That Islamism has developed into a global threat against life and liberty is largely due to the continued financing from the top three Arab oil producers Saudi Arabia, Iran and Iraq of which Saudi Arabia is the largest by far. How can the major financier of world terror be America's friend?

Mr. Rusher reminisces about the good old days when America and Ibn Saud, founder of the Saudi dynasty, faced a common enemy. But Saudi Arabia was our "friend" during the Cold War in the same sense that Josef Stalin's Soviet empire was our "ally" during World War II. Should America have played nice with Nikita Khrushchev because of our alliance during the war?

And although he doesn't mention it, others on Mr. Rusher's side point out how this Wahhabist-based regime graciously sells oil to the United States. But the Saudis desperately need American dollars because, as even Mr. Rusher points out, they've so botched their economy that it's back to camels and tents if they turn off the spigot.

President Bush who seems quite capable of distinguishing America's enemies from its friends, thank God has said it clearly: You're either with us or against us. By enabling and harboring America's enemies, there's little question which side the Saudis have chosen.


SAMUEL R. LEWIS

Oak Hill, Va.

Schwartz on D.C. statehood

The mayoral endorsement in Monday's paper ("Tony Williams for mayor," Editorial) stated that Republican mayoral candidate Carol Schwartz supports statehood for the District. This is erroneous. It is Mayor Anthony A. Williams who has stated most recently at an Oct. 17 forum at George Washington University that he is in favor of D.C. statehood. Mrs. Schwartz is not, although she does support full voting rights in Congress for D.C. residents.


TOM MCDANIELS

Press secretary

Carol Schwartz for Mayor Campaign

Washington

[Editor's note: The editorial endorsing Mr. Williams for mayor described Mrs. Schwartz's "D.C. statehood efforts," which include full voting rights for the District's congressional delegate. Mrs. Schwartz has, in conversations with a member of the editorial board, expressed her support for D.C. statehood.]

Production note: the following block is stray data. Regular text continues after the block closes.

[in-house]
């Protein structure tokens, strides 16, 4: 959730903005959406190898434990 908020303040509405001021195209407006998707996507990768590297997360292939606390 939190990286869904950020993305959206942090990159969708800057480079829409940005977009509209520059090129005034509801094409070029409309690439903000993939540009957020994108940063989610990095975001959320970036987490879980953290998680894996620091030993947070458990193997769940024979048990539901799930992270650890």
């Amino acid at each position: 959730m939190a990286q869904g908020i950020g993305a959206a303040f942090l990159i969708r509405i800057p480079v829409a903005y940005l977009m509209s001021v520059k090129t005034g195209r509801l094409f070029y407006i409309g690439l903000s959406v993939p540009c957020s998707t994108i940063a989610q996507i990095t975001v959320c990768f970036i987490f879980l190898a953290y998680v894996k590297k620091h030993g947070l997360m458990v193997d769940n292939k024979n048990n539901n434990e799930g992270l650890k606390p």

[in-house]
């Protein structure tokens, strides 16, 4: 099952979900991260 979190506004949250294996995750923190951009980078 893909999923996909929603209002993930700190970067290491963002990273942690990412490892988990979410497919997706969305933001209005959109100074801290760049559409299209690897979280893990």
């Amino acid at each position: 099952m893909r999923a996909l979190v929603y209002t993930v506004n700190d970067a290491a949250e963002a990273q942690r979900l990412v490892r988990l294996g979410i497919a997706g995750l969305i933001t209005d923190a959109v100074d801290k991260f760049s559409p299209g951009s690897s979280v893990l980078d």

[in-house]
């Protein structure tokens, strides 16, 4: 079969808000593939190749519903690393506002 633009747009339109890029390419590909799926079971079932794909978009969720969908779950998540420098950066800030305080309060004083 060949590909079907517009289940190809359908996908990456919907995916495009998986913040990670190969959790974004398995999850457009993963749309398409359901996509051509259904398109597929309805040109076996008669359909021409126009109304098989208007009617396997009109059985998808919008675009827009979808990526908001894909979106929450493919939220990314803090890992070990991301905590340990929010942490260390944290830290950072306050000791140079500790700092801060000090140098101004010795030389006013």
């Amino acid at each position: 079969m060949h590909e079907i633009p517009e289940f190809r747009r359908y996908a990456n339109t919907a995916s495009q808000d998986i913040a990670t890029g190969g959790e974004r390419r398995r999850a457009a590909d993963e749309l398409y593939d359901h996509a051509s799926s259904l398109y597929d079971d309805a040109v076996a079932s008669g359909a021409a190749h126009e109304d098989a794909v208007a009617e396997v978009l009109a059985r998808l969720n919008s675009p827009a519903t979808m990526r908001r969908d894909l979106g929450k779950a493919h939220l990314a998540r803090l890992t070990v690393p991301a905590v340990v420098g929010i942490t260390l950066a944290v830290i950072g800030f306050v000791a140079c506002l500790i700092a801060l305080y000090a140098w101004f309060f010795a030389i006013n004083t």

Drawbacks of 'Buck Rogers'-type train

Thursday's edition of The Washington Times featured an article on the futuristic "maglev train" ("300 mph to future," Metropolitan). Although high-speed maglev (magnetic levitation) technology has been proven and proposed for decades the current proposal would link the Baltimore-Washington area this "Buck Rogers" vision of mass transit is yet another costly venture toward reinventing the wheel, under the auspices of "relieving congestion." Despite their proven technology, maglev is costly to implement.

Together with the perennial monorail proposals, there seemingly is a frenzied drive to trash the venerable flanged steel-on-steel track guidance systems but why? An 80-mph-to-90-mph surface speed is amenable to promptness, safety and sobriety, while air travel accommodates the long-distance, high-speed venue. Besides, Spain, France and Japan have had their world-renowned 150-mph-to-200-mph trains operating over conventional systems for decades.

The solution to congestion and air pollution is not contained in the maglev train. Solutions are realized by the discouragement of "transportation corridors," by halting added traffic lanes, beltways, etc., and urban and suburban planning founded on conservation and the quality of life, not how long it takes to get from one place to another.


EDWARD ABRAMIC

Montreal